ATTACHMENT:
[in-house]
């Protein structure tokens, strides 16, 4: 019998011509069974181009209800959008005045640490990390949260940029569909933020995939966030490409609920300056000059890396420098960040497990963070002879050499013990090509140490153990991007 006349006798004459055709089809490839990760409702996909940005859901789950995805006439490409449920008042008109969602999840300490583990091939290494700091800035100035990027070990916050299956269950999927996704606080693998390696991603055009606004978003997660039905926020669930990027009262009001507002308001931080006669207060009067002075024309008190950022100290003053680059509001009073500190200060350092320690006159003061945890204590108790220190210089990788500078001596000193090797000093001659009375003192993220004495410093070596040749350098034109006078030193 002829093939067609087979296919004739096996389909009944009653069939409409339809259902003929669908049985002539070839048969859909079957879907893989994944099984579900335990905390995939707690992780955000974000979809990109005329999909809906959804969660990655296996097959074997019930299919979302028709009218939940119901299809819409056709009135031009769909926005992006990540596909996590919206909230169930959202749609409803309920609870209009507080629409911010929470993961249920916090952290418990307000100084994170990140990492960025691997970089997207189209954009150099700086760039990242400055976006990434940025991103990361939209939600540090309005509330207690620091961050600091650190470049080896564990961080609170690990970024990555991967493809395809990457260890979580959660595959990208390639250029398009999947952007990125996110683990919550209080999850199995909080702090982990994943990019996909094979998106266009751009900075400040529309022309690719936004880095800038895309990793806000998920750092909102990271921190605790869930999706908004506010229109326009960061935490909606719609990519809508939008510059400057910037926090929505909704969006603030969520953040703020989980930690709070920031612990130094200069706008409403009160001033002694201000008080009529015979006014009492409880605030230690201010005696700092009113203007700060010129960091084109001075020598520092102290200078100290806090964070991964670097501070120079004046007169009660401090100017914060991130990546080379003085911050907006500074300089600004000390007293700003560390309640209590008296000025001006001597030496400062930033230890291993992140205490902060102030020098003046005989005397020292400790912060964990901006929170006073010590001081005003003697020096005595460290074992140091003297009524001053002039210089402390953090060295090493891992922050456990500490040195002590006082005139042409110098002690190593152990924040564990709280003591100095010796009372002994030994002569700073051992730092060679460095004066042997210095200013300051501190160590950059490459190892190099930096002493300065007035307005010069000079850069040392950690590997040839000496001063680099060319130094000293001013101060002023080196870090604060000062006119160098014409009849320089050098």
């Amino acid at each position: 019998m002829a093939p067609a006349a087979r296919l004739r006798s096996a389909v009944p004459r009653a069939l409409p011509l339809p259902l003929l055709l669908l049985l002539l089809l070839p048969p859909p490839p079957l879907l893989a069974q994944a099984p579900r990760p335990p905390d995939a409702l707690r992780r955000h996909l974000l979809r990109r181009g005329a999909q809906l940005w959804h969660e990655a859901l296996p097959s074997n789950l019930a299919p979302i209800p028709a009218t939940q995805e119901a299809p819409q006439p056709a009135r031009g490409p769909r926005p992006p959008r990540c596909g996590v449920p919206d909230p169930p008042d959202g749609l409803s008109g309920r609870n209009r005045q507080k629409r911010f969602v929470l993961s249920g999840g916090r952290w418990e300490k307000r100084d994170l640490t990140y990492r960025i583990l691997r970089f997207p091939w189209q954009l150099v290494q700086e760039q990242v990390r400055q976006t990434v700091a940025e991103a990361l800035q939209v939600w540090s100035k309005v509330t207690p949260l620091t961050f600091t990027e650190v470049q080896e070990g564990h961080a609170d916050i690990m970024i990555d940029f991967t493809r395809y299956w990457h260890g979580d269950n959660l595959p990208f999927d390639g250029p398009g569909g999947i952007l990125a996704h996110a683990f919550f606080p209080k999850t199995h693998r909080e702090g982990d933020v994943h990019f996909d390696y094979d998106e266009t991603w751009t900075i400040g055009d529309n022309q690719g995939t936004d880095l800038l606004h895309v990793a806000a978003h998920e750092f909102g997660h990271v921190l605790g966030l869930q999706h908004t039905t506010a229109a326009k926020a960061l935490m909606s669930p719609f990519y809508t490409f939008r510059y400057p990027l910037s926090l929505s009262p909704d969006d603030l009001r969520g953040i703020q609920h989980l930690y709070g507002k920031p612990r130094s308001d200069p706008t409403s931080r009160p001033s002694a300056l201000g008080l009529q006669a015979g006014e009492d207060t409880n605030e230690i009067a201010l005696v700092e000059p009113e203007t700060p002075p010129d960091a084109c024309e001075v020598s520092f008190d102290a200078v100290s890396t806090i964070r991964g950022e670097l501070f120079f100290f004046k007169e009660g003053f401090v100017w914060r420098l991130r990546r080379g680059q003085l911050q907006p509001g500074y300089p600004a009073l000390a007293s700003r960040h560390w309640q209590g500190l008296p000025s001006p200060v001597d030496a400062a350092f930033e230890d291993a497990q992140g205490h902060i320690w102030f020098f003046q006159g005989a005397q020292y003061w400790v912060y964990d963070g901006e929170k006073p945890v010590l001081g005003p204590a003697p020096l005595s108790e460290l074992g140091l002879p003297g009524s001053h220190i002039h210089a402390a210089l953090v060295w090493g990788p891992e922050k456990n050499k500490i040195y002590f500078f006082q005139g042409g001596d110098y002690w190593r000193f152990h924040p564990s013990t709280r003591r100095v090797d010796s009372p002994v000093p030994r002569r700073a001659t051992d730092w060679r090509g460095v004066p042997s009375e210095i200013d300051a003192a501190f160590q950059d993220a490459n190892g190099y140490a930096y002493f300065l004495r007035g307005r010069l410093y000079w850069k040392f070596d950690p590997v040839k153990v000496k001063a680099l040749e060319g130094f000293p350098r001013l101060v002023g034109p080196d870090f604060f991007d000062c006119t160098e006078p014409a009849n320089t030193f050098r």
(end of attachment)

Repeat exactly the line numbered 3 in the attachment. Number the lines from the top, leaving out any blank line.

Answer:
């Amino acid at each position: 019998m002829a093939p067609a006349a087979r296919l004739r006798s096996a389909v009944p004459r009653a069939l409409p011509l339809p259902l003929l055709l669908l049985l002539l089809l070839p048969p859909p490839p079957l879907l893989a069974q994944a099984p579900r990760p335990p905390d995939a409702l707690r992780r955000h996909l974000l979809r990109r181009g005329a999909q809906l940005w959804h969660e990655a859901l296996p097959s074997n789950l019930a299919p979302i209800p028709a009218t939940q995805e119901a299809p819409q006439p056709a009135r031009g490409p769909r926005p992006p959008r990540c596909g996590v449920p919206d909230p169930p008042d959202g749609l409803s008109g309920r609870n209009r005045q507080k629409r911010f969602v929470l993961s249920g999840g916090r952290w418990e300490k307000r100084d994170l640490t990140y990492r960025i583990l691997r970089f997207p091939w189209q954009l150099v290494q700086e760039q990242v990390r400055q976006t990434v700091a940025e991103a990361l800035q939209v939600w540090s100035k309005v509330t207690p949260l620091t961050f600091t990027e650190v470049q080896e070990g564990h961080a609170d916050i690990m970024i990555d940029f991967t493809r395809y299956w990457h260890g979580d269950n959660l595959p990208f999927d390639g250029p398009g569909g999947i952007l990125a996704h996110a683990f919550f606080p209080k999850t199995h693998r909080e702090g982990d933020v994943h990019f996909d390696y094979d998106e266009t991603w751009t900075i400040g055009d529309n022309q690719g995939t936004d880095l800038l606004h895309v990793a806000a978003h998920e750092f909102g997660h990271v921190l605790g966030l869930q999706h908004t039905t506010a229109a326009k926020a960061l935490m909606s669930p719609f990519y809508t490409f939008r510059y400057p990027l910037s926090l929505s009262p909704d969006d603030l009001r969520g953040i703020q609920h989980l930690y709070g507002k920031p612990r130094s308001d200069p706008t409403s931080r009160p001033s002694a300056l201000g008080l009529q006669a015979g006014e009492d207060t409880n605030e230690i009067a201010l005696v700092e000059p009113e203007t700060p002075p010129d960091a084109c024309e001075v020598s520092f008190d102290a200078v100290s890396t806090i964070r991964g950022e670097l501070f120079f100290f004046k007169e009660g003053f401090v100017w914060r420098l991130r990546r080379g680059q003085l911050q907006p509001g500074y300089p600004a009073l000390a007293s700003r960040h560390w309640q209590g500190l008296p000025s001006p200060v001597d030496a400062a350092f930033e230890d291993a497990q992140g205490h902060i320690w102030f020098f003046q006159g005989a005397q020292y003061w400790v912060y964990d963070g901006e929170k006073p945890v010590l001081g005003p204590a003697p020096l005595s108790e460290l074992g140091l002879p003297g009524s001053h220190i002039h210089a402390a210089l953090v060295w090493g990788p891992e922050k456990n050499k500490i040195y002590f500078f006082q005139g042409g001596d110098y002690w190593r000193f152990h924040p564990s013990t709280r003591r100095v090797d010796s009372p002994v000093p030994r002569r700073a001659t051992d730092w060679r090509g460095v004066p042997s009375e210095i200013d300051a003192a501190f160590q950059d993220a490459n190892g190099y140490a930096y002493f300065l004495r007035g307005r010069l410093y000079w850069k040392f070596d950690p590997v040839k153990v000496k001063a680099l040749e060319g130094f000293p350098r001013l101060v002023g034109p080196d870090f604060f991007d000062c006119t160098e006078p014409a009849n320089t030193f050098r």